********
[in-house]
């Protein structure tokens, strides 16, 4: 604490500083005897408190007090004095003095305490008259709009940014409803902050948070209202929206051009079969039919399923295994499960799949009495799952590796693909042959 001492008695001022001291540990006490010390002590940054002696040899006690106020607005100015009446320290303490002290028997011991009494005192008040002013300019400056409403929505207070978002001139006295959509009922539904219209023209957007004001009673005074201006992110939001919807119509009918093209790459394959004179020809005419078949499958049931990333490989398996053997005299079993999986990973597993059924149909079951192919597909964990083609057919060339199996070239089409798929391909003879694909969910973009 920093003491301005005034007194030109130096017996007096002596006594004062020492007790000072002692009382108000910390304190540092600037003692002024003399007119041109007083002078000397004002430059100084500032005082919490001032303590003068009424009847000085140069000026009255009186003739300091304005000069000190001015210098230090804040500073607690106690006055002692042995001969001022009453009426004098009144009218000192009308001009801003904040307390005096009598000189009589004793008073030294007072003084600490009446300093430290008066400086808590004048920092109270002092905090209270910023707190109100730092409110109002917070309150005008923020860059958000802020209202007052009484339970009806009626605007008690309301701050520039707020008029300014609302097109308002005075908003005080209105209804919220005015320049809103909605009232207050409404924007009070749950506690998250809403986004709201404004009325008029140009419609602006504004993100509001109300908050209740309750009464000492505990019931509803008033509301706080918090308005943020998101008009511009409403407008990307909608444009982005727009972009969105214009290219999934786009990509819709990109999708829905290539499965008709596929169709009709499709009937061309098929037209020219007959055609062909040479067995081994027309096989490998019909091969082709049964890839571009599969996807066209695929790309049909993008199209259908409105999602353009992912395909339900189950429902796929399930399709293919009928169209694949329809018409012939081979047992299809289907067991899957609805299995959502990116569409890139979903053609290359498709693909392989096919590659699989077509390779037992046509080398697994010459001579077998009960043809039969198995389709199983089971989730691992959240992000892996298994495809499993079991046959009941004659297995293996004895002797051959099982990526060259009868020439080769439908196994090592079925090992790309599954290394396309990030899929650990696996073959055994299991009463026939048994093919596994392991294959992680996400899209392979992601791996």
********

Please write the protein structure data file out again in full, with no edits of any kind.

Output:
[in-house]
């Protein structure tokens, strides 16, 4: 604490500083005897408190007090004095003095305490008259709009940014409803902050948070209202929206051009079969039919399923295994499960799949009495799952590796693909042959 001492008695001022001291540990006490010390002590940054002696040899006690106020607005100015009446320290303490002290028997011991009494005192008040002013300019400056409403929505207070978002001139006295959509009922539904219209023209957007004001009673005074201006992110939001919807119509009918093209790459394959004179020809005419078949499958049931990333490989398996053997005299079993999986990973597993059924149909079951192919597909964990083609057919060339199996070239089409798929391909003879694909969910973009 920093003491301005005034007194030109130096017996007096002596006594004062020492007790000072002692009382108000910390304190540092600037003692002024003399007119041109007083002078000397004002430059100084500032005082919490001032303590003068009424009847000085140069000026009255009186003739300091304005000069000190001015210098230090804040500073607690106690006055002692042995001969001022009453009426004098009144009218000192009308001009801003904040307390005096009598000189009589004793008073030294007072003084600490009446300093430290008066400086808590004048920092109270002092905090209270910023707190109100730092409110109002917070309150005008923020860059958000802020209202007052009484339970009806009626605007008690309301701050520039707020008029300014609302097109308002005075908003005080209105209804919220005015320049809103909605009232207050409404924007009070749950506690998250809403986004709201404004009325008029140009419609602006504004993100509001109300908050209740309750009464000492505990019931509803008033509301706080918090308005943020998101008009511009409403407008990307909608444009982005727009972009969105214009290219999934786009990509819709990109999708829905290539499965008709596929169709009709499709009937061309098929037209020219007959055609062909040479067995081994027309096989490998019909091969082709049964890839571009599969996807066209695929790309049909993008199209259908409105999602353009992912395909339900189950429902796929399930399709293919009928169209694949329809018409012939081979047992299809289907067991899957609805299995959502990116569409890139979903053609290359498709693909392989096919590659699989077509390779037992046509080398697994010459001579077998009960043809039969198995389709199983089971989730691992959240992000892996298994495809499993079991046959009941004659297995293996004895002797051959099982990526060259009868020439080769439908196994090592079925090992790309599954290394396309990030899929650990696996073959055994299991009463026939048994093919596994392991294959992680996400899209392979992601791996």